When Mariela Santelices called out of school sick in mid-March she didn’t realize that she was missing her last day of high school — and all the things that go along with it.
“I didn’t go to my last day of high school,” the 17-year-old high school senior said. “I didn’t get to go to prom, I didn’t get to have a real graduation, I didn’t get to go to Costa Rica” — the destination of her senior trip — “I didn’t get to take my final exams.”
But those were all just symptoms that Santelices said contributed to a larger feeling of loss as the COVID-19 pandemic halted the in-person 2020 school year early, isolating youths and teens at a time when many young people needed connection most.
“I had a really hard time wrapping my head around it,” she said. “I kind of shut down. I put my head down and tried to make it through, and I really tried not to dwell on what I was missing.”
A big part of what she was missing was her peers — and not just her friends. Santelices said she missed just seeing people in school, the other teens she would run into in the hallways at the start of the day, between classes, during lunch and on other breaks.
“You don’t really realize how much social interaction you get at school,” she said. “My class is super close. It was like losing my siblings. I would spend all day with them every day, and I just — I just missed them a lot. That was definitely hard.”
Ivy Assenberg, a child and family therapist at the Jackson Hole Community Counseling Center, said that feeling has been common among the young people she has worked with during the pandemic.
Teens and young adults in general deal with mental health complications that are similar to those of adults. About 7% of children between 3 and 17 years old have diagnosed anxiety, and about 3% have diagnosed depression. Those issues can compound one another. According to the Centers for Disease Control and Prevention, about 70% of teens and children who have depression also deal with anxiety.
Assenberg said social ties are crucial for people of all ages. Belonging to a community helps young adults develop a sense of self.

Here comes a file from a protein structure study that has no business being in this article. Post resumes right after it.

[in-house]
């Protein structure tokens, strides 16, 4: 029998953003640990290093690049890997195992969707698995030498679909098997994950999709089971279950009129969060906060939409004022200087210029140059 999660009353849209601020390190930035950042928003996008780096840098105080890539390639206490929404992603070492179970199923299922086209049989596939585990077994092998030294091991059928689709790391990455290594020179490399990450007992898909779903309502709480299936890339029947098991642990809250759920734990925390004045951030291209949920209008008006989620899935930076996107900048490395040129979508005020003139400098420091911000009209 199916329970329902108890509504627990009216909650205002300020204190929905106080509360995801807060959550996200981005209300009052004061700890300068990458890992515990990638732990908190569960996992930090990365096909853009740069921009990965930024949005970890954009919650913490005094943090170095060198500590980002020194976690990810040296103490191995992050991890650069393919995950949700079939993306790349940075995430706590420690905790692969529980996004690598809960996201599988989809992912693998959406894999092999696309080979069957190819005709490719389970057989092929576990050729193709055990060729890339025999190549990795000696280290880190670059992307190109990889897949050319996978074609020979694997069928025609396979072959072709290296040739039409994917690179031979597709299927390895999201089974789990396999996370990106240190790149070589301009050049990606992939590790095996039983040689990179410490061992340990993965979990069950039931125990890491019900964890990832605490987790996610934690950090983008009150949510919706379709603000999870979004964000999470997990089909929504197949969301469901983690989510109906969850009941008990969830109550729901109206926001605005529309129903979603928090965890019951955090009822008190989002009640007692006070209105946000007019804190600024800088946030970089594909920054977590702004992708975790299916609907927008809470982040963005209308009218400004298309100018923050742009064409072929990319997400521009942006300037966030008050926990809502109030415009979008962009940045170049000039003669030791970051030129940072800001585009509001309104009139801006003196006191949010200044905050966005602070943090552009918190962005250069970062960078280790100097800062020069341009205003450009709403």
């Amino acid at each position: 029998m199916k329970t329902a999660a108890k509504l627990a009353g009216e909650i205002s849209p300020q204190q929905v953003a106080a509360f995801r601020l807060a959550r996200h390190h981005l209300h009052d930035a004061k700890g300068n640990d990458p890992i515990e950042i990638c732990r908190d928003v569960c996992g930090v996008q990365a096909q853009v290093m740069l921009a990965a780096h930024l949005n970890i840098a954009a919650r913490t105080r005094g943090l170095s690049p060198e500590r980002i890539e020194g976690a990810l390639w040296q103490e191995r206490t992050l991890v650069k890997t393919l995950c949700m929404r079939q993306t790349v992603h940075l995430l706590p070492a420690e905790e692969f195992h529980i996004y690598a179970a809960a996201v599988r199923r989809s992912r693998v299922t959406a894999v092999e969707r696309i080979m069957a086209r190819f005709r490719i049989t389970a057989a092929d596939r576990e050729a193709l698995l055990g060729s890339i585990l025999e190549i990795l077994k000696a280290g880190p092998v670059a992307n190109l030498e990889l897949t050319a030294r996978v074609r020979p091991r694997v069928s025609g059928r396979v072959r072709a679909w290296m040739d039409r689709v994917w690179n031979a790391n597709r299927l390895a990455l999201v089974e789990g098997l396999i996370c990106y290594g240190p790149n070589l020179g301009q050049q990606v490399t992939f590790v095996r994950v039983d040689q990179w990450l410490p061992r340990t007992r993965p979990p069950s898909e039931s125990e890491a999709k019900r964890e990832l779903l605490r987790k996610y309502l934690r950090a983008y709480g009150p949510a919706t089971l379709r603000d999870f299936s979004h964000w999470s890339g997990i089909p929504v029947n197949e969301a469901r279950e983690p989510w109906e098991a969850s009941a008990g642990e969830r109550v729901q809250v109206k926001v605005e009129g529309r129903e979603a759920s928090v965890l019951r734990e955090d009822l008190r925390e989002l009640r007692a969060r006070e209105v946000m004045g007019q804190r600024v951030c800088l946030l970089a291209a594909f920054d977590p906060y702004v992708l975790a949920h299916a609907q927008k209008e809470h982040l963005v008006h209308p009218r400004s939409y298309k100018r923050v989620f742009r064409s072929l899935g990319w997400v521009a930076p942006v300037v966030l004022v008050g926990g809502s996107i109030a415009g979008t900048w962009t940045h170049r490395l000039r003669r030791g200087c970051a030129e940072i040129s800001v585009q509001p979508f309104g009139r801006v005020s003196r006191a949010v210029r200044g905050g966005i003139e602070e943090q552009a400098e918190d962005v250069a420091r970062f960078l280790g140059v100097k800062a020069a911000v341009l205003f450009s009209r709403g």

“Being close to each other and mirroring and actually seeing each other plays a big part in trying to figure out your place in the world and perspective,” she said.
But when the pandemic cut that off, things became difficult, even for the less socially inclined.
“Definitely some of our introverts, they were fine staying at home and doing their thing initially,” Assenberg said. “After a couple months it was hard. The loneliness definitely came up for them.”
Adam Williamson, who oversees crisis intervention at the counseling center, said the effects of social isolation of the scale brought on by the COVID-19 pandemic are unknown.
“What we’re asking our kids to do right now is an experiment,” he said. “It hasn’t been done. Social isolation? Not going to school for six months? When was the last time that happened?”
Santelices is well aware of her own mental health — she has dealt with depression and anxiety since the start of her high school days — as well as that of her peers and her family. In February she won an award at Jackson Hole Public Art’s Moonshot 5x5 event, a program in which creatives and community members pitch projects, for a proposal to survey teens and to paint a mural daylighting teen mental health issues.
The pandemic, she said, exacerbated the things she was dealing with before social isolation.
“I definitely went into another wave of depression,” she said, adding that she thought “there was a lot of depression going on throughout the teenage community” before restrictions eased.
Santelices’ 11-year-old brother, Nico, said he sorely missed his friends during that time. Not seeing them, he said, made him feel “like I was the only person in the world.”
The siblings’ feelings have rippled through their family as they have all been stuck at home, trying to work and finish school in the same space.
Sue Muncaster, Mariela and Nico’s mom, remembered asking herself: “How are we going to get through this game?”
“It reminded me of being a young mother with babies and being like, ‘This day is going on forever, and there’s been 12 tantrums so far,’” Muncaster said.
Santelices said she and Nico started fighting. Later, she and her mom did, too.
“My mental health affected her,” she said.
As restrictions eased the family began seeing a few more people, which fulfilled a social need and improved the situation. But Muncaster has been struck by how differently families have been handling the lockdown and how difficult that has been to manage. Some families, she said, have been open to allowing kids to socialize while others have not.
“It’s hard for the kids to understand that, you know, it’s each family’s decision,” she said, “and that there’s some friends that you’re not going to see for a year, maybe.”
Santelices said the situation is tough.
“I’m sad for what we could have had,” she said. “We all just have to figure out a way to move on and try to deal with this pandemic in the best way that we can.”